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FiMT to support six Specialist Fellows on Clore Social’s 2019 Experienced Leader Programme

Clore Social Leadership has opened recruitment for its 2019 Experienced Leader Programme. The one-year programme, starting in February, is open to individuals with six or more years’ experience as a social sector leader and the Forces in Mind Trust (FiMT) has pledged support for six funded Specialist Fellowships.

The Experienced Leader Programme helps build social leadership capabilities, confidence, effectiveness, self-awareness, resilience and overall impact through working with others, and comprises a number of activities including executive coaching, action learning and a secondment.  The FiMT Fellowships aim to promote leadership within and connections between the military and social sectors, for those who have ambition to drive social change in their communities and organisations and have an interest in the Armed Forces Community.

Ray Lock CBE, Chief Executive of Forces in Mind Trust, said:

“We are delighted to continue the support for the Clore programme for Experienced Leaders that we began in 2015. This opportunity will further grow our cohort of some 10 Clore FiMT specialist fellows, and we know will offer great benefits to the individuals involved and their respective organisations.  If we invest in the leaders of today we will increase the capability of the sector to make innovative and lasting change.”

Shaks Ghosh, Chief Executive of Clore Social Leadership said:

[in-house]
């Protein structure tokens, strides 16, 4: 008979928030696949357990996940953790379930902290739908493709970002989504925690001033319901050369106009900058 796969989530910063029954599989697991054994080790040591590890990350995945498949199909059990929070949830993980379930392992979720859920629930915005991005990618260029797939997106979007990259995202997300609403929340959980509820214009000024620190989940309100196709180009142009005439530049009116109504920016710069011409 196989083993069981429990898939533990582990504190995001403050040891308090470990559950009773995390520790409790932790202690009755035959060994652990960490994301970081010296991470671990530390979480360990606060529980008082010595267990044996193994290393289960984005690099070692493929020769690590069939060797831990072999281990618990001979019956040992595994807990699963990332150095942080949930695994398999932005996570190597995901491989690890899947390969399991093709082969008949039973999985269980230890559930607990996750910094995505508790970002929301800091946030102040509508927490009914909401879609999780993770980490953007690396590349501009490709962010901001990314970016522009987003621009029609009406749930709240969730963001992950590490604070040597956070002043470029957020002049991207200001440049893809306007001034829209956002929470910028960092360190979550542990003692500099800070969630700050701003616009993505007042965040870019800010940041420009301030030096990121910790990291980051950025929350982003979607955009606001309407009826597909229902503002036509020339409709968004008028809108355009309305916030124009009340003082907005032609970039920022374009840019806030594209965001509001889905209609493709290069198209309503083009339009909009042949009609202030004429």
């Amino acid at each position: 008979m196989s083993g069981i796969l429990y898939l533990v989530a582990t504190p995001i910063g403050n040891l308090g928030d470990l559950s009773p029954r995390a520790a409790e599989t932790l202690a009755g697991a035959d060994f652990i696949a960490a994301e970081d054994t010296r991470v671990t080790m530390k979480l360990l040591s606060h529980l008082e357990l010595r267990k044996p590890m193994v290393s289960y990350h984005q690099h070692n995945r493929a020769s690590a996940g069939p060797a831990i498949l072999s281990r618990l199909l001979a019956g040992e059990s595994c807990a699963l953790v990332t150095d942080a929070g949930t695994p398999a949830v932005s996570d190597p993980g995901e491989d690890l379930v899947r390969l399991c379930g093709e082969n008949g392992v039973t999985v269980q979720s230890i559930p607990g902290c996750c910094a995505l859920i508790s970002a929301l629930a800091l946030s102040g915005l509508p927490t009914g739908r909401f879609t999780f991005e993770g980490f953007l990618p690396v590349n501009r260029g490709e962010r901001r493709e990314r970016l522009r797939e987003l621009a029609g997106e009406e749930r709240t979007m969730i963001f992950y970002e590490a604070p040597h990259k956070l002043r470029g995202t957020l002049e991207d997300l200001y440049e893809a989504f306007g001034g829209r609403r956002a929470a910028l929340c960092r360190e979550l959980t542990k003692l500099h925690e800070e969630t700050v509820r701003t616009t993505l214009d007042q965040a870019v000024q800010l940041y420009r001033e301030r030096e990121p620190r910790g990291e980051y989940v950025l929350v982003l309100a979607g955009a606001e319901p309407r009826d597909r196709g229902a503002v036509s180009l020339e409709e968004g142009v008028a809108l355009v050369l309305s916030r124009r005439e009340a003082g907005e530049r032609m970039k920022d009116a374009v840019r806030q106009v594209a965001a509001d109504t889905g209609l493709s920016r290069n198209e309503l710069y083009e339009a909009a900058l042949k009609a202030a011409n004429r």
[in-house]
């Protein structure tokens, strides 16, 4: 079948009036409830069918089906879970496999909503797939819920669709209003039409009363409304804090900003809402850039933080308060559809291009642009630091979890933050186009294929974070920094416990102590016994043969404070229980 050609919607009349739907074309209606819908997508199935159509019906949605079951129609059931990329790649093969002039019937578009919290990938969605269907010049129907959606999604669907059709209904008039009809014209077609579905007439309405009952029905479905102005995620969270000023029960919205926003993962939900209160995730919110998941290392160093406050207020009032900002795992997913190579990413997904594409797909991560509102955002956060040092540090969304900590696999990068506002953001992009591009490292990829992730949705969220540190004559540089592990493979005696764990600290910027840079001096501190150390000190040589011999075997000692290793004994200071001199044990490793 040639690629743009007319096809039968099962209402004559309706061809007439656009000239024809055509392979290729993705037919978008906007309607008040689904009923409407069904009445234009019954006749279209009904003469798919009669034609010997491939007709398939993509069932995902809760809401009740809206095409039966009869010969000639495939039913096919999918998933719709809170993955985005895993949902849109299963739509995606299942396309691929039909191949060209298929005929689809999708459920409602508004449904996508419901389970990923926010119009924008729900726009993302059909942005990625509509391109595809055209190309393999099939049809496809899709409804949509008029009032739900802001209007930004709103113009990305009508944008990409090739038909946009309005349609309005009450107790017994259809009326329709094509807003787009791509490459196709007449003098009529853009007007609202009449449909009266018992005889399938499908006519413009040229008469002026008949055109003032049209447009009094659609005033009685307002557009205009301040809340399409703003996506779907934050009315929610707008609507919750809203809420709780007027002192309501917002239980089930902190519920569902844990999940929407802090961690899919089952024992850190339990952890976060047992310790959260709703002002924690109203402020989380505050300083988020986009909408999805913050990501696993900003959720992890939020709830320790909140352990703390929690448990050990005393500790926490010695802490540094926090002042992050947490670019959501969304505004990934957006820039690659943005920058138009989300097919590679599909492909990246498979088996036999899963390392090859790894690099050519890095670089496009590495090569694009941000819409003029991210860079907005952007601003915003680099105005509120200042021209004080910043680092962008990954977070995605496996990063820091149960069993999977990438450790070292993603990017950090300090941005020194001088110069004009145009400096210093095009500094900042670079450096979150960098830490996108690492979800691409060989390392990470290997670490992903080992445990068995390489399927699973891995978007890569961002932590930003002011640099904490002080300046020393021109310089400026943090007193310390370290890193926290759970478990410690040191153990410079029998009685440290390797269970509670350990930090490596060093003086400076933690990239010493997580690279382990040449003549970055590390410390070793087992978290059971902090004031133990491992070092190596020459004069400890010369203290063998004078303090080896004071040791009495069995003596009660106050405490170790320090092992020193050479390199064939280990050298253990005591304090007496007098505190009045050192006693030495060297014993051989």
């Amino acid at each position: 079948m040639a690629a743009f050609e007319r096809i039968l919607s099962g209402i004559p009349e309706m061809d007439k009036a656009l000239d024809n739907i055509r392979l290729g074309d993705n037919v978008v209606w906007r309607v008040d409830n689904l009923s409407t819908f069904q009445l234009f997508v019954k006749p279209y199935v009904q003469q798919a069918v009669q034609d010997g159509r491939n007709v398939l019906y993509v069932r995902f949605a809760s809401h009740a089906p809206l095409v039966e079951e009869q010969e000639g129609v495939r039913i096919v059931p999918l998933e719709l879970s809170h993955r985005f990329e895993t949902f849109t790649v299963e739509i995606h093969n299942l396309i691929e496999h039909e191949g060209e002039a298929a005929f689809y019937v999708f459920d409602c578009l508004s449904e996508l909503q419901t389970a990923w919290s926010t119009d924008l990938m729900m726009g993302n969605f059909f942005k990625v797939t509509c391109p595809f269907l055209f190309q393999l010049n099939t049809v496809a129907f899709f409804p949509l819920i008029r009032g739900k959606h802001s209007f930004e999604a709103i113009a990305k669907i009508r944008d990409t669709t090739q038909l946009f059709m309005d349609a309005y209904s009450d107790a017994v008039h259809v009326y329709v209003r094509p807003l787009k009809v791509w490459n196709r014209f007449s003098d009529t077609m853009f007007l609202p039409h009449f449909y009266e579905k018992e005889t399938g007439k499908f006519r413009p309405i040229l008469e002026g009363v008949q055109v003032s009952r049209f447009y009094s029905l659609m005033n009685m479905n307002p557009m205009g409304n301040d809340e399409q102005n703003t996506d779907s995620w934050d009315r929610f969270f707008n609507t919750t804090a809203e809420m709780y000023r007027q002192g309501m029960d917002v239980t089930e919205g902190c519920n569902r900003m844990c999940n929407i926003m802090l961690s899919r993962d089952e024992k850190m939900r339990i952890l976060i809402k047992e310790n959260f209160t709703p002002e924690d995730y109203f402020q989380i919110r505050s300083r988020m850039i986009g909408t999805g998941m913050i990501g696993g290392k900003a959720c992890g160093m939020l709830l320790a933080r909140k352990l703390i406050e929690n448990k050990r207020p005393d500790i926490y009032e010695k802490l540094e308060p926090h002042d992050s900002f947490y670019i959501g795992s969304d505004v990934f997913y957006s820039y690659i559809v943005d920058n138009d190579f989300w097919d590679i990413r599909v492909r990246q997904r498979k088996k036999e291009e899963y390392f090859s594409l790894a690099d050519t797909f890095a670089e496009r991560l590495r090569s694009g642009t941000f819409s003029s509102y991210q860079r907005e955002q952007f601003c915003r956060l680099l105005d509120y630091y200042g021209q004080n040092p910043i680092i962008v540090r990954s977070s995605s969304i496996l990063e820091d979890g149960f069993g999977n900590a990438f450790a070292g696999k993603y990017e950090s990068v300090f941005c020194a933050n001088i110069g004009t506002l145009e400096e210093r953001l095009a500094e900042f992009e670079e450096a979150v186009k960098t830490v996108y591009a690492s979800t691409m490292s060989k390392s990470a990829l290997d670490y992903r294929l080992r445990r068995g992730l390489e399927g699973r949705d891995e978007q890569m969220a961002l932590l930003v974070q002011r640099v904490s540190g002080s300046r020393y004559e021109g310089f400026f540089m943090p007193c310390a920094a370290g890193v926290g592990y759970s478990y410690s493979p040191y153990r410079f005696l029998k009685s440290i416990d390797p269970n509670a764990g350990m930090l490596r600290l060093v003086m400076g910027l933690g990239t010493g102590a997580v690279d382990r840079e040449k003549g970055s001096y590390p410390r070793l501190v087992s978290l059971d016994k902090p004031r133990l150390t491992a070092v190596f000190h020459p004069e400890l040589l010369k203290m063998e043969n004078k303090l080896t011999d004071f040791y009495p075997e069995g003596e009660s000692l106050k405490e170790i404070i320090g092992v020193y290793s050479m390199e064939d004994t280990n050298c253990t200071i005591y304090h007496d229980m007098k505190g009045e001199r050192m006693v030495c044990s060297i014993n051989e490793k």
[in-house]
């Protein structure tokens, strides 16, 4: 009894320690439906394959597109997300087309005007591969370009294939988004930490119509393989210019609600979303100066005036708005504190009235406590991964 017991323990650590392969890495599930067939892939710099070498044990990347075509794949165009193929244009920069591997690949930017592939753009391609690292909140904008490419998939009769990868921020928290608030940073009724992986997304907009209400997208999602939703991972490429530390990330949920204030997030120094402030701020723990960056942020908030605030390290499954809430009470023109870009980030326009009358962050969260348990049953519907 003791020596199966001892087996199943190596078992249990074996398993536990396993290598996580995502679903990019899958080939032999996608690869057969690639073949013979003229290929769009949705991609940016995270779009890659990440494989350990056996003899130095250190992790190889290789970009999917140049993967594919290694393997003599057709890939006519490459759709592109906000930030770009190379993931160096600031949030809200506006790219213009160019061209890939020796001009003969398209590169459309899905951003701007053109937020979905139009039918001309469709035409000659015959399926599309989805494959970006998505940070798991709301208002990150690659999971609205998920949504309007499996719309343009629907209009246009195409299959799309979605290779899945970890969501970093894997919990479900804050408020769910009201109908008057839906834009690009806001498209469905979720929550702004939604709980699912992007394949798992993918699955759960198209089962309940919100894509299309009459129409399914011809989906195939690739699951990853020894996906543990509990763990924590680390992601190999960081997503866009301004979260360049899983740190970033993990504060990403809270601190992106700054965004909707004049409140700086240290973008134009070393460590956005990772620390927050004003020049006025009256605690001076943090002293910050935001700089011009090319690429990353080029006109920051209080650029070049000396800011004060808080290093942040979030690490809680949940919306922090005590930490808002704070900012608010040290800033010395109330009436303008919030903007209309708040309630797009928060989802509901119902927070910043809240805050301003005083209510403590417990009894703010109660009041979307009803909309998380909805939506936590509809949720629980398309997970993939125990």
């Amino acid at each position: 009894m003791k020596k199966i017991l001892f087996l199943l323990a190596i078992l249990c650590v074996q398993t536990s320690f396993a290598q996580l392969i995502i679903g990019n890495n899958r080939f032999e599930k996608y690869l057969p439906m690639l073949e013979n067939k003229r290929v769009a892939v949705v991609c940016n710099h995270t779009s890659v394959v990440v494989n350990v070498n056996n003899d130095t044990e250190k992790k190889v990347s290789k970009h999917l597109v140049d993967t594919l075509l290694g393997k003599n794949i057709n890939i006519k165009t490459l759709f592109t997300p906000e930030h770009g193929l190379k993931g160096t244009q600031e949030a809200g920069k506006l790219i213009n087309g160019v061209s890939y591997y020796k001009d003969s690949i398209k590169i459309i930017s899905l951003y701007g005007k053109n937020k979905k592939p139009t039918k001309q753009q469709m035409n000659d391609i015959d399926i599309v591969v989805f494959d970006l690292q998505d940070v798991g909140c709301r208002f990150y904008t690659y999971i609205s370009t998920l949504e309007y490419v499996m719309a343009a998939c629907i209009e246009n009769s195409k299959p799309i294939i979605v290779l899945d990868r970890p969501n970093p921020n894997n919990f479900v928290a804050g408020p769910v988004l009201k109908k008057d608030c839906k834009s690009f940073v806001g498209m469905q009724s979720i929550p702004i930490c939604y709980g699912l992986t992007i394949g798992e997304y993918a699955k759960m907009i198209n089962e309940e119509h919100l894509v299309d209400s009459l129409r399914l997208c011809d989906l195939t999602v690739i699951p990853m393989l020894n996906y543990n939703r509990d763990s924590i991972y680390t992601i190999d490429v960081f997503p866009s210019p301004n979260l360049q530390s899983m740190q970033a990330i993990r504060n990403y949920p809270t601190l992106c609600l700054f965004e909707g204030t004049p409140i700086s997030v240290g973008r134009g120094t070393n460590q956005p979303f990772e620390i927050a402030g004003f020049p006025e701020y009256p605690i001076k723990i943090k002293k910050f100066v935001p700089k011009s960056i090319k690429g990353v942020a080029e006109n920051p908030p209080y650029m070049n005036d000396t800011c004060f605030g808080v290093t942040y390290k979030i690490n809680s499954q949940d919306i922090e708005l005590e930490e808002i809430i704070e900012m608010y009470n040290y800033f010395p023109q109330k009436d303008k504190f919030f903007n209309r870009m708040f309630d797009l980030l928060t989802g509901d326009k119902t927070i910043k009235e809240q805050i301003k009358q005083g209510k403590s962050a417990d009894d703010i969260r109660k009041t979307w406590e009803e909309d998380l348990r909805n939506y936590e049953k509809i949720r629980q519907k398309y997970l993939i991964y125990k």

“The Armed Forces and Service Charities sector is a great example of like-minded organisations working together to address shared challenges by supporting and investing in their current and future leaders. We are delighted that the Forces in Mind Trust is supporting our 2019 Experienced Leader Programme and look forward to working with a new cohort of FiMT supported leaders over the next year.”

For more information and to apply see https://www.cloresocialleadership.org.uk/programmes/experienced-leader-programme.

ENDS

Post-Traumatic Stress Disorder and Complex PTSD in ex-Service personnel

Thanks to a grant award of £97,444 by the Forces in Mind Trust (FiMT) to Edinburgh Napier University, an innovative research project will test how prevalent a new type of Post-traumatic Stress Disorder (PTSD), known as Complex PTSD (CPTSD)*, is in ex-Service personnel in order to provide more appropriate treatment.

This is the first study to test the theory on ex-Service personnel, though 10 previous studies have supported there being a difference between the two disorders. CPTSD culminates from childhood trauma and multiple traumatisation and there is a need for a different treatment approach to PTSD.

Previous research has shown CPTSD often requires a more lengthy, well-coordinated treatment plan with different interventions than that offered to those suffering non-complex PTSD.

There is evidence to suggest a substantially high percentage of military personnel will have been exposed to childhood trauma and/or multiple combat stressors commonly associated with CPTSD and, following various studies suggesting veterans with PTSD have poorer treatment responses to non-veterans, researchers of this study believe the reason for this is that many veterans would meet the criteria for CPTSD and as such, require a different treatment approach for it to be successful.

Researchers will determine the prevalence of this new category of PTSD in UK ex-Service personnel for the first time using the International Trauma Questionnaire. This will determine if there are distinct groups of participants with symptoms reflecting the two differing sibling disorders of PTSD and CPTSD, and will determine how presentations of PTSD and CPTSD differ in these groups.

Ray Lock, Chief Executive of the Forces in Mind Trust, said:

“This is highly significant research that will enable more tailored treatment to be provided to ex-Service personnel suffering Complex PTSD. Findings from this project have the potential to transform how the post-Service community are cared for in the UK, improving the well-being of the individuals concerned, and indirectly the quality of life of their families.”